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  3. GuitarGarrett

    GuitarGarrett New Member

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    Hey Thanks for your reply,

    I should’ve stated that the sound I’m going for is basically Black Sabbath. I’m not a huge metal head or anything like that, but I do love early metal like Sabbath, Dio, etc and that’s the sort of sound I’m going for, hence my initial interest in the TI model SG.
     
  4. WytchCrypt

    WytchCrypt Active Member

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    If you're looking for that early Sabbath sound you can't go wrong with the Epi Iommi SG. I love mine - it has the Gibson signature Iommi pickups and they're super hi-gain. Even with super light strings downtuned to C# like Tony's setup these pickups still scream. I'm currently playing a 10-52 set downtuned to B and this thing is a doom machine. As far as comparing it to the used Gibson SG's you're seeing at the same price, I've always been a firm believer that an Epi is a much better value than it's Gibson counterpart. Besides, if you really want the early Sabbath sound from those Gibson SG's you're seeing, you'd have to pay the same for the Gibson as a new Epi Iommi then you'd want to buy the Gibson Iommi signature pickups (which I believe retail for about $250 a piece if you can even find them) and swap them out so the cost wouldn't really be the same after all ;)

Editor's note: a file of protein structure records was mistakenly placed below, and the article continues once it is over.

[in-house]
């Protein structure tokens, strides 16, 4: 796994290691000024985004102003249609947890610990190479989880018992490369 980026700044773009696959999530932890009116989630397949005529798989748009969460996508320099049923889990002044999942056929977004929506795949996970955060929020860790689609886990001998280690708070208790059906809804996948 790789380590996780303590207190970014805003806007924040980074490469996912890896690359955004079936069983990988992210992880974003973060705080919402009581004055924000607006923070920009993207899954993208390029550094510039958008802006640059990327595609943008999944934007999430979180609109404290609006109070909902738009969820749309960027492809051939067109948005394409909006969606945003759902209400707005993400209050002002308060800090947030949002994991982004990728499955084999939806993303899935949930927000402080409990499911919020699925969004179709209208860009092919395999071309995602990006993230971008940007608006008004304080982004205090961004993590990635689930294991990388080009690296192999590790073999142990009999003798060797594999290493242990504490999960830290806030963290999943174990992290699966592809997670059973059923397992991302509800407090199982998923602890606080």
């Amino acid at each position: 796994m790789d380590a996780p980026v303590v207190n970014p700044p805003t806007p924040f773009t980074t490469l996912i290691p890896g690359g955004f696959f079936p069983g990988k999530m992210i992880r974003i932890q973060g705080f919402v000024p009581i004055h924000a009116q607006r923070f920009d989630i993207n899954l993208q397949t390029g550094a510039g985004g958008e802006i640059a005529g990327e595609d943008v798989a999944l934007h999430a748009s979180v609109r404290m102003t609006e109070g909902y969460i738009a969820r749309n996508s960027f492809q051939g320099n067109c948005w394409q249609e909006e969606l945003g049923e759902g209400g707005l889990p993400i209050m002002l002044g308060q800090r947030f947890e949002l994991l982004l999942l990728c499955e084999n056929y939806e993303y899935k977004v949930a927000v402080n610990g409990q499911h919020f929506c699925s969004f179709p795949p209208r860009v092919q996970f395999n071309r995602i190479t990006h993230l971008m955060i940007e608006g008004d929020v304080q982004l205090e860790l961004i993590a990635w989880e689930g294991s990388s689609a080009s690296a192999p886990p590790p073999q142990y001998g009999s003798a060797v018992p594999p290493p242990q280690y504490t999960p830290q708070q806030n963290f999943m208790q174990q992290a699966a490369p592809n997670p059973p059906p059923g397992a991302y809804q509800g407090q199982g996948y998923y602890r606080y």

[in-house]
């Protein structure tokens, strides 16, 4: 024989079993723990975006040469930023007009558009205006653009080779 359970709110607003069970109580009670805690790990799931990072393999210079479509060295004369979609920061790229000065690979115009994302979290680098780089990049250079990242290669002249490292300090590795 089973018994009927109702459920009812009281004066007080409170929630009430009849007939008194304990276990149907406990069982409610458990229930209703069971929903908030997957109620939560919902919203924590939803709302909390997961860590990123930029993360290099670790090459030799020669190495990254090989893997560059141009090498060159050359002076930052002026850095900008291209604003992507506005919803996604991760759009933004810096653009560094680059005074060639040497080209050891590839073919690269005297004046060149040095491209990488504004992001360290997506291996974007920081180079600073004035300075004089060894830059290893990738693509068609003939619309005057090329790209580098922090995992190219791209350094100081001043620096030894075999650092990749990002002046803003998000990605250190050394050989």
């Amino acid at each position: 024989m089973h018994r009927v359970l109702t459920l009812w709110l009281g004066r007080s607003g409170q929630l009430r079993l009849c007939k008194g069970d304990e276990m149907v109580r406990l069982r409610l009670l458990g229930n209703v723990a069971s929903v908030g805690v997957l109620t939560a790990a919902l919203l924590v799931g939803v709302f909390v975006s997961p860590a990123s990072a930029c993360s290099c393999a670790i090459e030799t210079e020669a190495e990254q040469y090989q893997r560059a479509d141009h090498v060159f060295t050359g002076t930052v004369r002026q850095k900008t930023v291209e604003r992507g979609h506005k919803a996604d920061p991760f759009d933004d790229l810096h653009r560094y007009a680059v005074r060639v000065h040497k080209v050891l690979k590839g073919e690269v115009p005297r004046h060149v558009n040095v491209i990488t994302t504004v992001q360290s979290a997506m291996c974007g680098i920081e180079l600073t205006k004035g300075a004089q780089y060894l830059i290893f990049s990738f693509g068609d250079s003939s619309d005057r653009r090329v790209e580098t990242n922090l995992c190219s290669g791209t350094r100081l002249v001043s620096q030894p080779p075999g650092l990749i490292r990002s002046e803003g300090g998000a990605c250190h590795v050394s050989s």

Last edited: Apr 23, 2020
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  5. papagayo

    papagayo Well-Known Member

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    Ebony Gibson SG Special with Iommi humbuckers :thumb:

    The Epiphone look like the Gibson SG, not the same level.


    [​IMG]
     
    Last edited: Apr 23, 2020
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  6. pancake81

    pancake81 Well-Known Member